Regarded the world over as a masterpiece, Yasujiro Ozu’s Tokyo Story makes extensive use of the director’s characteristic unique style. Inspired by films such as Make Way for Tomorrow, the film examines universal concepts with a unique spin. A film set in the period after WWII, Ozu’s film looks not at the dramatic but rather, at the everyday happenings in life. Unconventional camera angles and scene transitions, compounded by Ozu’s unique plot progression serve to create an experience that completely upends western expectations of film, all through the familiar lens of the family unit. Important events are often not shown on screen, only being revealed later through dialogue. For example, the train journeys to and from Tokyo are not depicted. A distinctive camera style is used, in which the camera height is low and almost never moves, creating a slow paced film perfectly juxtaposed with the times after war.
Set in 1950’s post-war Japan, Tokyo Story follows the adventures of the aging couple Shukichi and Tomi Hirayama as they journey from rural Onomichi to metropolitan Tokyo to visit their now adult and semi estranged children. However, unfortunately for Shukichi and Tomi, their now adult children do not have the time for them. Ozu’s use of the camera to dramatize everyday experiences is the embodiment of his unique style. By placing the camera at an extremely low angle, Ozu’s “tatami shots” set the viewer’s eye at a point that mirrors that of what would be seen by the natural eye when seated on a tatami mat, rather than using the typical over-the-shoulder shots. Through this clever camera placement, Tokyo Story creates a more intimate experience for the viewer with the characters, much that one feels as if they are a part of the action, not just a bystander.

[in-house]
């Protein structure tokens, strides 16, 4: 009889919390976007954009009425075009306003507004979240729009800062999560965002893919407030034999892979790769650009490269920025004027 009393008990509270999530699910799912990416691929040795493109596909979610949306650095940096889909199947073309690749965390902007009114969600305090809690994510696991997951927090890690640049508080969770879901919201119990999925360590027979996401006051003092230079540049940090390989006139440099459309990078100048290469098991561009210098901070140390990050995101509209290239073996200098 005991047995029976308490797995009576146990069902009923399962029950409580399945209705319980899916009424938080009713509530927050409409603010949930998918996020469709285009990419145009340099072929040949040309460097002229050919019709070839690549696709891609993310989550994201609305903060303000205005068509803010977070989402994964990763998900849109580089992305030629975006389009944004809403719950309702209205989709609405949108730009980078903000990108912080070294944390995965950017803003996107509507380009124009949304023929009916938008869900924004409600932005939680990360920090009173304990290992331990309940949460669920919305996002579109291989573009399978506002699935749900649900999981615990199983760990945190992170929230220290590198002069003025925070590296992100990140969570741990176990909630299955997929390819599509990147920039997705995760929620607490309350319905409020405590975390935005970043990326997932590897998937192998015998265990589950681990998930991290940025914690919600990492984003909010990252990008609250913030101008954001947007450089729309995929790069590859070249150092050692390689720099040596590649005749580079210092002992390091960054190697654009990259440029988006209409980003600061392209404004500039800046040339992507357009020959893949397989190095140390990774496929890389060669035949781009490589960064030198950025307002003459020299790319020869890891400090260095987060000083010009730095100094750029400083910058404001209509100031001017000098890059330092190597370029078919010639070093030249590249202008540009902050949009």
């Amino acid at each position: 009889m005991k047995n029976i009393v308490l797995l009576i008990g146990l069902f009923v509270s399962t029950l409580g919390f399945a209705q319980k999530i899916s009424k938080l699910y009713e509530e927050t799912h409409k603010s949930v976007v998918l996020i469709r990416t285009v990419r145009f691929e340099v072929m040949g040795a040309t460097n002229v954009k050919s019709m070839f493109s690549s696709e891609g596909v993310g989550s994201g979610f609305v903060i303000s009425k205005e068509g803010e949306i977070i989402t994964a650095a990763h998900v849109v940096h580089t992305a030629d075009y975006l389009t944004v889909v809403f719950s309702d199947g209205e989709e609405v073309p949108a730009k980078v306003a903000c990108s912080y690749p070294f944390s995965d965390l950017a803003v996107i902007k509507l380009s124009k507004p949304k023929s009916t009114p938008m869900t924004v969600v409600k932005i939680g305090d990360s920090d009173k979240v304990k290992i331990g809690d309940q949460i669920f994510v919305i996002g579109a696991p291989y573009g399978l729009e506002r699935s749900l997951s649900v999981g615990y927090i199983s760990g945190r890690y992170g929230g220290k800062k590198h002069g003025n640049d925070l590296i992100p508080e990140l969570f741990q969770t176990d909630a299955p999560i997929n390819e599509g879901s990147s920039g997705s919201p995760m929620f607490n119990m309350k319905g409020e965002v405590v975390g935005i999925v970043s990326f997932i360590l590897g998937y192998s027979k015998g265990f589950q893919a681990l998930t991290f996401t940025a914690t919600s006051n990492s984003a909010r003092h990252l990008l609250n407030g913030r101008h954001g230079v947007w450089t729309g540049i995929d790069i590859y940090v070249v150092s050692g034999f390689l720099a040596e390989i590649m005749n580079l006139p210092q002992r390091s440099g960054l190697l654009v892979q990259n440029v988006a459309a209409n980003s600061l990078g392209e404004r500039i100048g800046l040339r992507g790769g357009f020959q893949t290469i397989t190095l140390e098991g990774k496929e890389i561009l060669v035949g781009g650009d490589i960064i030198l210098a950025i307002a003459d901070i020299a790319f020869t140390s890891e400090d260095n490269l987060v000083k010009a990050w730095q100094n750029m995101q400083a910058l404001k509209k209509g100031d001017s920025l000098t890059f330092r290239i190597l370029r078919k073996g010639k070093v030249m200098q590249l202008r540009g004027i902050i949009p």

While one would expect scenes to transition from one to the next seamlessly, this is not the case in Tokyo Story. In fact, Ozu’s “ellipses” show major gaps in the film. Rather than using continuity editing , Tokyo Story’s transitions are shots of certain static objects or use direct cuts, rather than fades or dissolves. Most often the static objects would be buildings, where the next indoor scene would take place. All of this contributes to the slow pacing of the film and the indirect progression of scenes expected in western cinema.
By rejecting Hollywood film conventions, Tokyo Story serves as the embodiment of a style free from western influence. Rather than being considered a japanese film, audiences should approach the film as enforcing Ozu’s position as an auteur to examine his ideas about the family. Tokyo Story highlights the relationship between blood relatives, that of a lack of concern, and juxtaposes it with the relationship between the old couple and their devoted, widowed daughter in law.
A cinematic experience that is both comfortingly similar and drastically foreign, Ozu’s Tokyo Story examines the universal concept of family. Through his use of “tatami shots,” and “ellipses” Ozu delivers a film focusing on gazes and the deconstruction of the common adage “blood is thicker than water”that is well worth watching.